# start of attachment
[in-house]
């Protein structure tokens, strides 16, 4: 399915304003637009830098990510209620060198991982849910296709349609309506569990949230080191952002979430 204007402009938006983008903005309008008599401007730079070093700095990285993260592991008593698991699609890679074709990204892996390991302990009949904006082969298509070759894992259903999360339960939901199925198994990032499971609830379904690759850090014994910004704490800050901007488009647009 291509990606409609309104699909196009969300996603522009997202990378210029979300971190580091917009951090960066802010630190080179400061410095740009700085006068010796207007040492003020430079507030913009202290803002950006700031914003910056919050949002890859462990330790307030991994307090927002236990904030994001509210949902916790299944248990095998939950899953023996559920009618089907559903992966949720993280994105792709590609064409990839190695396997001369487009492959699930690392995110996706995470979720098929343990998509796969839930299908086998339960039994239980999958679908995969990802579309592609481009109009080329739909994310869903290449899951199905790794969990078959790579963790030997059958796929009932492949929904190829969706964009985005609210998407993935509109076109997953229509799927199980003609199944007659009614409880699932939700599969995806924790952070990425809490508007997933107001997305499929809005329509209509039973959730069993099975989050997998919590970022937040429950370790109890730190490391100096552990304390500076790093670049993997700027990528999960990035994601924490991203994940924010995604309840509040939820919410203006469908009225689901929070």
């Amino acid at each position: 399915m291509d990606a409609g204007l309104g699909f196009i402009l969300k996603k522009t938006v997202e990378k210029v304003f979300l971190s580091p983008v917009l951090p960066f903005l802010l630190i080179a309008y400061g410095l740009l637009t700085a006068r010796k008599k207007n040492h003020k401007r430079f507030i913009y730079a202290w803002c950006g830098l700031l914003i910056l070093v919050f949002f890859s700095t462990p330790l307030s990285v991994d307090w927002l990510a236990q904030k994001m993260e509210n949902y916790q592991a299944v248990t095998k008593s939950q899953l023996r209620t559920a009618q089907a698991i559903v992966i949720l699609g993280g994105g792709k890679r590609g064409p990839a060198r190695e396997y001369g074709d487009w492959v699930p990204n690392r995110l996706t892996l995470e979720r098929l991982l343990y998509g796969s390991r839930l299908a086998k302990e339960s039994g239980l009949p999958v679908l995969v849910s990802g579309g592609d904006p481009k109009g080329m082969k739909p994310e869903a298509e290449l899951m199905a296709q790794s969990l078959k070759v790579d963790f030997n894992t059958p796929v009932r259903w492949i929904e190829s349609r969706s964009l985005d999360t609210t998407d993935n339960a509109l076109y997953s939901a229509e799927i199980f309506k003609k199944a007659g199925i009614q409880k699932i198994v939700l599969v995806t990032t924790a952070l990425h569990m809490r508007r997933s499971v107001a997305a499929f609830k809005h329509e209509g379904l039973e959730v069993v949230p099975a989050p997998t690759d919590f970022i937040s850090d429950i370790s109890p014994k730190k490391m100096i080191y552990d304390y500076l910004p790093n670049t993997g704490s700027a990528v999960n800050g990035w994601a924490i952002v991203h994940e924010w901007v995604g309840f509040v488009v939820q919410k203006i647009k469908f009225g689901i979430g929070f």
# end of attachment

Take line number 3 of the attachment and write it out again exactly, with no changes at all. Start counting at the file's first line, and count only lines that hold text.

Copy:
């Amino acid at each position: 399915m291509d990606a409609g204007l309104g699909f196009i402009l969300k996603k522009t938006v997202e990378k210029v304003f979300l971190s580091p983008v917009l951090p960066f903005l802010l630190i080179a309008y400061g410095l740009l637009t700085a006068r010796k008599k207007n040492h003020k401007r430079f507030i913009y730079a202290w803002c950006g830098l700031l914003i910056l070093v919050f949002f890859s700095t462990p330790l307030s990285v991994d307090w927002l990510a236990q904030k994001m993260e509210n949902y916790q592991a299944v248990t095998k008593s939950q899953l023996r209620t559920a009618q089907a698991i559903v992966i949720l699609g993280g994105g792709k890679r590609g064409p990839a060198r190695e396997y001369g074709d487009w492959v699930p990204n690392r995110l996706t892996l995470e979720r098929l991982l343990y998509g796969s390991r839930l299908a086998k302990e339960s039994g239980l009949p999958v679908l995969v849910s990802g579309g592609d904006p481009k109009g080329m082969k739909p994310e869903a298509e290449l899951m199905a296709q790794s969990l078959k070759v790579d963790f030997n894992t059958p796929v009932r259903w492949i929904e190829s349609r969706s964009l985005d999360t609210t998407d993935n339960a509109l076109y997953s939901a229509e799927i199980f309506k003609k199944a007659g199925i009614q409880k699932i198994v939700l599969v995806t990032t924790a952070l990425h569990m809490r508007r997933s499971v107001a997305a499929f609830k809005h329509e209509g379904l039973e959730v069993v949230p099975a989050p997998t690759d919590f970022i937040s850090d429950i370790s109890p014994k730190k490391m100096i080191y552990d304390y500076l910004p790093n670049t993997g704490s700027a990528v999960n800050g990035w994601a924490i952002v991203h994940e924010w901007v995604g309840f509040v488009v939820q919410k203006i647009k469908f009225g689901i979430g929070f």